After deliberating more than four hours, a Mercer County jury found a local man guilty of voluntary manslaughter in the shooting death of a Lashmeet resident earlier this year.
Harvey L. “Lee” Henley, 34, of Princeton faced a penalty of life in prison for first-degree murder after the Feb. 6 death of Johnny Midkiff II, 33, of Lashmeet. Midkiff was shot once in the head after pulling his Humvee up to Henley along Route 10 in Lashmeet.
After Judge William Sadler read his instructions to the jury, the jurors had five choices to consider for a verdict: guilty of murder in the first-degree; guilty of murder in the first-degree with a recommendation of mercy; second-degree murder; voluntary manslaughter; and not guilty. Under a recommendation of mercy, a person is eligible for parole in 15 years.
Sen-tencing was scheduled for Dec. 6. Henley is facing a penalty of 3 to 15 years of imprisonment.
During the trial, members of Midkiff’s family testified that a stranger wearing a hood and mask came to their street the night of Feb. 6 and asked for a person named Smith who was selling an all-terrain vehicle. Midkiff and his father, Johnny Midkiff Sr., followed in a Humvee to see if the person had left the area. The father testified that his son was shot after the pulled up to the man along Route 10 and started talking to him.
Henley said in statements to detectives with the Mercer County Sheriff’s Department that he had been getting threats from Midkiff, who was dating his estranged wife.
In their closing arguments, attorneys for the state and the defense questioned the accuracy of information presented during the trial. Assistant Prosecuting Attorney George Sitler said Henley knew that Midkiff had been just released from jail that day after bonding out from a stalking charge; when he left for Lashmeet, he knew Midkiff might be at home.
“He went out to find trouble,” Sitler said of the defendant.
Henley said in statements he gave to investigators that he started walking after his Ford Explorer broke down. His stated his reason for going to Lashmeet was to visit a friend and tried to walk to that friend’s home after his vehicle broke down, but Sitler pointed out that phone records showed Henley had made several calls to his son — he had cell phone service and could have called for help.
“He didn’t call his friend two miles away,” Sitler said, picking up a camouflage face mask. “Instead he went there, his face obscured by this mask.”
The home, located off Route 10 in Lashmeet, is on a dead end street, Sitler pointed out.
“There’s no reason to be back there. The only thing is to take the fight to his wife’s boyfriend,” he said.
Sitler also told the jury that Henley had time to reconsider his actions. Walking from his broken down vehicle in Willowbrook to Lashmeet took 35 minutes in the snowy conditions that night.
“That’s a lot of time...time to think, time to have second thoughts,” he said. “No, he was determined to confront John Midkiff. Lee Henley wanted to kill his wife’s lover and he did.”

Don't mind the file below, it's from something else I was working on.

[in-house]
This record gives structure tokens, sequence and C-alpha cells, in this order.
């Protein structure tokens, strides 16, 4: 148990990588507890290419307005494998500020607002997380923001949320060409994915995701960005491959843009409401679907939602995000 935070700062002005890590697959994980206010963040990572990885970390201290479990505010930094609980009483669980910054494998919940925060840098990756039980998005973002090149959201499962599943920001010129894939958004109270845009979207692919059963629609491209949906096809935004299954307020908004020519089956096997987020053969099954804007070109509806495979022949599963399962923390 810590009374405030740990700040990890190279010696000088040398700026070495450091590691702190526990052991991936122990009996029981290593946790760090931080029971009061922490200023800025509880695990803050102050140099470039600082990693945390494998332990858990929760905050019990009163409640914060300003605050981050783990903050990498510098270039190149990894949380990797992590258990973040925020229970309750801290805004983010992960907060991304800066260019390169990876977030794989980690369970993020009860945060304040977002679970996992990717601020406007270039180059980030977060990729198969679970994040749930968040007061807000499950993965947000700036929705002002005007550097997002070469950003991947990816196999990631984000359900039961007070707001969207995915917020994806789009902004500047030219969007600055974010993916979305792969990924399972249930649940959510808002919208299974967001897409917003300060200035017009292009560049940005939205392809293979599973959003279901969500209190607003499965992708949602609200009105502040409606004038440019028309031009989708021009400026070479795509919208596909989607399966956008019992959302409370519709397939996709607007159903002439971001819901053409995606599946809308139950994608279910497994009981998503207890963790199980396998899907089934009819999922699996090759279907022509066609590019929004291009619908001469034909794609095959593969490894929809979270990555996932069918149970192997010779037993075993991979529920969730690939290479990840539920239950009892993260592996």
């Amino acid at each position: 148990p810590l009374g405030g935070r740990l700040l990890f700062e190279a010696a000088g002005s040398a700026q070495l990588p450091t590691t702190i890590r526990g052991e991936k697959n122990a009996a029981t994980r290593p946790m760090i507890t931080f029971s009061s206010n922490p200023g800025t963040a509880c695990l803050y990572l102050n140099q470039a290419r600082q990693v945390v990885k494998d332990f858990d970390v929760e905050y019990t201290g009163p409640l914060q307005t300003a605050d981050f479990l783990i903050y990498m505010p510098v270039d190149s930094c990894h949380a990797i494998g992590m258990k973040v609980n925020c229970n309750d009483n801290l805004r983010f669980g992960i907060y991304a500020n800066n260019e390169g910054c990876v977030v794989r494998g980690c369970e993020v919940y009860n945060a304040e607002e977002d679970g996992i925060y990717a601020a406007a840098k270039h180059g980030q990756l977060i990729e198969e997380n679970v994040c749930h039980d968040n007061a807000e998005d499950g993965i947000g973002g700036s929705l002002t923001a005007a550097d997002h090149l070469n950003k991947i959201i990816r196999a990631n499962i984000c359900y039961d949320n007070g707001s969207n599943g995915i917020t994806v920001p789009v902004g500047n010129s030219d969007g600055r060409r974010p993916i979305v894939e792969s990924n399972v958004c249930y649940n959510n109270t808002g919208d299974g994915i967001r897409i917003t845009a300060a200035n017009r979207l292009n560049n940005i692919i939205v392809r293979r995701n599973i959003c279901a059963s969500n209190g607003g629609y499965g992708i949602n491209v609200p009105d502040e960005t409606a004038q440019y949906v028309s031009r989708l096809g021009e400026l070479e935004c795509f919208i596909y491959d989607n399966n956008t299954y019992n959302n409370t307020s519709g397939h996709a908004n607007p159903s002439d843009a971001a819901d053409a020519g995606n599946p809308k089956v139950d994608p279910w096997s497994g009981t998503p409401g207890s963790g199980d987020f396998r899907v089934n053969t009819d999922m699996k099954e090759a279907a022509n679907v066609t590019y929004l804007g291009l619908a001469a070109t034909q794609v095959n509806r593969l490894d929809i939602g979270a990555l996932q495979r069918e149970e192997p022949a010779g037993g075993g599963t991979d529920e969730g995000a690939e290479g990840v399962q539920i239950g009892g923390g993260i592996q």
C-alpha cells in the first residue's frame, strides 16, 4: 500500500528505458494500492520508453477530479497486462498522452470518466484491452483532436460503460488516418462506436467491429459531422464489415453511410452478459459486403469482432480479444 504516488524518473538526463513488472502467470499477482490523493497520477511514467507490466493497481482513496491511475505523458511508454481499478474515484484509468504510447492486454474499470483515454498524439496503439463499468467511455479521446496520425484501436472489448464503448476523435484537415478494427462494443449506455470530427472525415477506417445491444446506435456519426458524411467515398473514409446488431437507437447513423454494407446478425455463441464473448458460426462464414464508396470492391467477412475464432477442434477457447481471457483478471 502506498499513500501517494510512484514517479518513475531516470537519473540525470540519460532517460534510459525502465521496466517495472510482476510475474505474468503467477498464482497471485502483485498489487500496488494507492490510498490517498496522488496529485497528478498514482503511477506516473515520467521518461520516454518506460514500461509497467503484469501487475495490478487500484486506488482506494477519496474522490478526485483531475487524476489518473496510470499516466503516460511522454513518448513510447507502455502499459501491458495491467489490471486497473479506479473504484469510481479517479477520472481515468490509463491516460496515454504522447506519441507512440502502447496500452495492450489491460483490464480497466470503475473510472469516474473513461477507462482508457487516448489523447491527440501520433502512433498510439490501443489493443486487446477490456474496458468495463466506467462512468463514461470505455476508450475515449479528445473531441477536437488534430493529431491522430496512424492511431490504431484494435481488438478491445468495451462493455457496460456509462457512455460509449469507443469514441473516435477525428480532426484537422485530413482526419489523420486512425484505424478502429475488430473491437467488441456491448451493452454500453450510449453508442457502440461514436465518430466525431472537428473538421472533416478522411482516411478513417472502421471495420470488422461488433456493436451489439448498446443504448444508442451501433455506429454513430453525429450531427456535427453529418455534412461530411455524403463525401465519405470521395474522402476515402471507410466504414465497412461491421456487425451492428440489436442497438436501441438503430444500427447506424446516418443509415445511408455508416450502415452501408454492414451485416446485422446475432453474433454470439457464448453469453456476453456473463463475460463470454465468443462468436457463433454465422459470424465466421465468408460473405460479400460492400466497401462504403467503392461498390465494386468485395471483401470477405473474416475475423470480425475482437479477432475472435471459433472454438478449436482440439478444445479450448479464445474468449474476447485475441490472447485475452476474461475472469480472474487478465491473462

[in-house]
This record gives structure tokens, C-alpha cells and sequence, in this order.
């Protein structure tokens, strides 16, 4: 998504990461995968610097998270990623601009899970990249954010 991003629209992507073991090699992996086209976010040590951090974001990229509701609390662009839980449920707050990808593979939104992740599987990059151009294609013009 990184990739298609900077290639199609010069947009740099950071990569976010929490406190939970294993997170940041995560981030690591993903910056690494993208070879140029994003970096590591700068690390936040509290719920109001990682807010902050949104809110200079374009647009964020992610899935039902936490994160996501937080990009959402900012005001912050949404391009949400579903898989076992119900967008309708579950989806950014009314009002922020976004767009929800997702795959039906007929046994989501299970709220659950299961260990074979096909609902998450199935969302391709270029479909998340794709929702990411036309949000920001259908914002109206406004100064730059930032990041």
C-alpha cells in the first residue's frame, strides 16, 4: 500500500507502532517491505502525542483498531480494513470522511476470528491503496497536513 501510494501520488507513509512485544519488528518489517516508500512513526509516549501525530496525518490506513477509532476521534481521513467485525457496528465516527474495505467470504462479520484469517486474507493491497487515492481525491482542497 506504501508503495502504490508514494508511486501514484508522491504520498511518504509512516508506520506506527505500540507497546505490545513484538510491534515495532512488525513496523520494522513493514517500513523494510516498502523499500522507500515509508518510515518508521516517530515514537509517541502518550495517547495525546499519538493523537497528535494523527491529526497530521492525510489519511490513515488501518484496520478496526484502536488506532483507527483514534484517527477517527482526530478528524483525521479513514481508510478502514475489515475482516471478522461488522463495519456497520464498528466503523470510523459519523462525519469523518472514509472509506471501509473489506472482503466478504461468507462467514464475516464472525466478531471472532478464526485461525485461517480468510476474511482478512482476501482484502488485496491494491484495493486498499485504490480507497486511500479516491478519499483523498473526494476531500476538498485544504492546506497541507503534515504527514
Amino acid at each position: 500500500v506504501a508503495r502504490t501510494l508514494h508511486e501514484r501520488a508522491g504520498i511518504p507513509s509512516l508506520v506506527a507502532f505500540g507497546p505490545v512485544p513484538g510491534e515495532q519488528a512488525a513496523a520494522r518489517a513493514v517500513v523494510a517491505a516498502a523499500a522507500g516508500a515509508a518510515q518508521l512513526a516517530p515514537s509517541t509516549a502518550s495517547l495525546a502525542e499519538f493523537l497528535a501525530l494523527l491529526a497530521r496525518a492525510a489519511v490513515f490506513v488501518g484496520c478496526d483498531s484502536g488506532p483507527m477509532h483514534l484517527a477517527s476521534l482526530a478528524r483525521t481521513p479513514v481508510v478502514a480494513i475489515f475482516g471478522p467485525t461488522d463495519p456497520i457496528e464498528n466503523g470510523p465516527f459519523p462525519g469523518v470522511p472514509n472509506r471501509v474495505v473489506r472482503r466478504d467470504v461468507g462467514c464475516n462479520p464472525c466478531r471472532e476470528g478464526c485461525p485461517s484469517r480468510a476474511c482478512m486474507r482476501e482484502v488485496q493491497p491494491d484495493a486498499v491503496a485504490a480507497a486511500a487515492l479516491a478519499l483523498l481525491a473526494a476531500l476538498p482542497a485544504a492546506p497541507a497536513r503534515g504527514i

Defense attorney William Flanigan reminded the jurors that Johnny Midkiff II and his father, Johnny Midkiff Sr. got into a black Humvee and went to where Henley was walking along Route 10. Even if Henley was the person the Midkiff family reported seeing outside their home, he was walking away and did not pose a threat, Flanigan said.
Flanigan said the Midkiff senior testified that they would have taken a gun with them if they had been certain the person was Henley. Flanigan argued that they likely had a weapon with them.
“They went to him with a gun, they went to him with a military vehicle,” Flanigan said. “You can’t chase him down the road and shoot him like a dog.”
Besides arguing that the Midkiffs had confronted Henley, Flanigan said that his client’s behavior the day of the shooting was not consistent with somebody planning to commit murder. Henley had spoken with an aunt who regularly called him to make sure he did not oversleep and reported for work at Virginia Tech in Blacksburg, and he had spent the day removing snow.
Flanigan also said that the fact Henley’s vehicle broke down was “proof of the pudding” that he did not plan to commit murder; his getaway vehicle wasn’t available.
Another aspect of the case, Henley carrying a gun that night, came about because he had been having problems with Midkiff, a man he thought was often armed, Flanigan said, adding that Henley could not have known that Midkiff would come to him.
Making one last statement, Sitler reminded the jury that Henley denied, during his first statement to investigators, that he had a gun or had shot Midkiff. In a second interview, Henley admitted to shooting Midkiff and explained his actions by saying: “Okay, I had to. He had a gun.”
On the subject about whether the Midkiffs were armed when they drove up to Henley, Sitler said if Midkiff senior had possessed a gun when his son was killed, he could have taken some “rough justice” and shot Henley.